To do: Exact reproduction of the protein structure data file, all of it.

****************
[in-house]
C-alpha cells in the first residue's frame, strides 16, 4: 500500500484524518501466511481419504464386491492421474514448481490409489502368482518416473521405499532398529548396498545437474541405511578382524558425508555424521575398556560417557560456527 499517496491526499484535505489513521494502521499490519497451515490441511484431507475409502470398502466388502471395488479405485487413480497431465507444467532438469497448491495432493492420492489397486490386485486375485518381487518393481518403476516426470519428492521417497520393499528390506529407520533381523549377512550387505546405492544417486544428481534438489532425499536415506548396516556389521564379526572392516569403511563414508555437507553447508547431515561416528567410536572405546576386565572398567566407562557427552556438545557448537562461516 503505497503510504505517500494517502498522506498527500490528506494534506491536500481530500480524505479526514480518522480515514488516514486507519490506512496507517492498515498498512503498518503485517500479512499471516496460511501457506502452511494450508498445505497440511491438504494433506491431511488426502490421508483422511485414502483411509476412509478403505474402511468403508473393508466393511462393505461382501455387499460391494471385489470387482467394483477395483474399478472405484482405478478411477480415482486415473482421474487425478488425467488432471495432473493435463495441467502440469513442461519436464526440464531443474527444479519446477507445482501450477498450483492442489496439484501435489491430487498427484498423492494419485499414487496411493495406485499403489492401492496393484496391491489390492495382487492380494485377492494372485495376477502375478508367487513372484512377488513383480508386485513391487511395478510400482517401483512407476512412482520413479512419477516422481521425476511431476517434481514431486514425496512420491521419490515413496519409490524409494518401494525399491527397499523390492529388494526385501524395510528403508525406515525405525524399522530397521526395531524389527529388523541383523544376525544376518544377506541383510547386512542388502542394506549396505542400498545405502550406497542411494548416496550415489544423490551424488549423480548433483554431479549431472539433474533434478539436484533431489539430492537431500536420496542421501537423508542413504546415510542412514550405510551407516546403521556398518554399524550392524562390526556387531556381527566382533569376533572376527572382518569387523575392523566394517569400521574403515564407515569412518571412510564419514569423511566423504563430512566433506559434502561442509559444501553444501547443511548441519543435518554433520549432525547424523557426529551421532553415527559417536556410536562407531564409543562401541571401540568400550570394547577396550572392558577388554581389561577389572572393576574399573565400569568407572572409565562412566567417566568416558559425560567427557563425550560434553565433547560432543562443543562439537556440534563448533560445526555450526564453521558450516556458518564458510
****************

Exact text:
[in-house]
C-alpha cells in the first residue's frame, strides 16, 4: 500500500484524518501466511481419504464386491492421474514448481490409489502368482518416473521405499532398529548396498545437474541405511578382524558425508555424521575398556560417557560456527 499517496491526499484535505489513521494502521499490519497451515490441511484431507475409502470398502466388502471395488479405485487413480497431465507444467532438469497448491495432493492420492489397486490386485486375485518381487518393481518403476516426470519428492521417497520393499528390506529407520533381523549377512550387505546405492544417486544428481534438489532425499536415506548396516556389521564379526572392516569403511563414508555437507553447508547431515561416528567410536572405546576386565572398567566407562557427552556438545557448537562461516 503505497503510504505517500494517502498522506498527500490528506494534506491536500481530500480524505479526514480518522480515514488516514486507519490506512496507517492498515498498512503498518503485517500479512499471516496460511501457506502452511494450508498445505497440511491438504494433506491431511488426502490421508483422511485414502483411509476412509478403505474402511468403508473393508466393511462393505461382501455387499460391494471385489470387482467394483477395483474399478472405484482405478478411477480415482486415473482421474487425478488425467488432471495432473493435463495441467502440469513442461519436464526440464531443474527444479519446477507445482501450477498450483492442489496439484501435489491430487498427484498423492494419485499414487496411493495406485499403489492401492496393484496391491489390492495382487492380494485377492494372485495376477502375478508367487513372484512377488513383480508386485513391487511395478510400482517401483512407476512412482520413479512419477516422481521425476511431476517434481514431486514425496512420491521419490515413496519409490524409494518401494525399491527397499523390492529388494526385501524395510528403508525406515525405525524399522530397521526395531524389527529388523541383523544376525544376518544377506541383510547386512542388502542394506549396505542400498545405502550406497542411494548416496550415489544423490551424488549423480548433483554431479549431472539433474533434478539436484533431489539430492537431500536420496542421501537423508542413504546415510542412514550405510551407516546403521556398518554399524550392524562390526556387531556381527566382533569376533572376527572382518569387523575392523566394517569400521574403515564407515569412518571412510564419514569423511566423504563430512566433506559434502561442509559444501553444501547443511548441519543435518554433520549432525547424523557426529551421532553415527559417536556410536562407531564409543562401541571401540568400550570394547577396550572392558577388554581389561577389572572393576574399573565400569568407572572409565562412566567417566568416558559425560567427557563425550560434553565433547560432543562443543562439537556440534563448533560445526555450526564453521558450516556458518564458510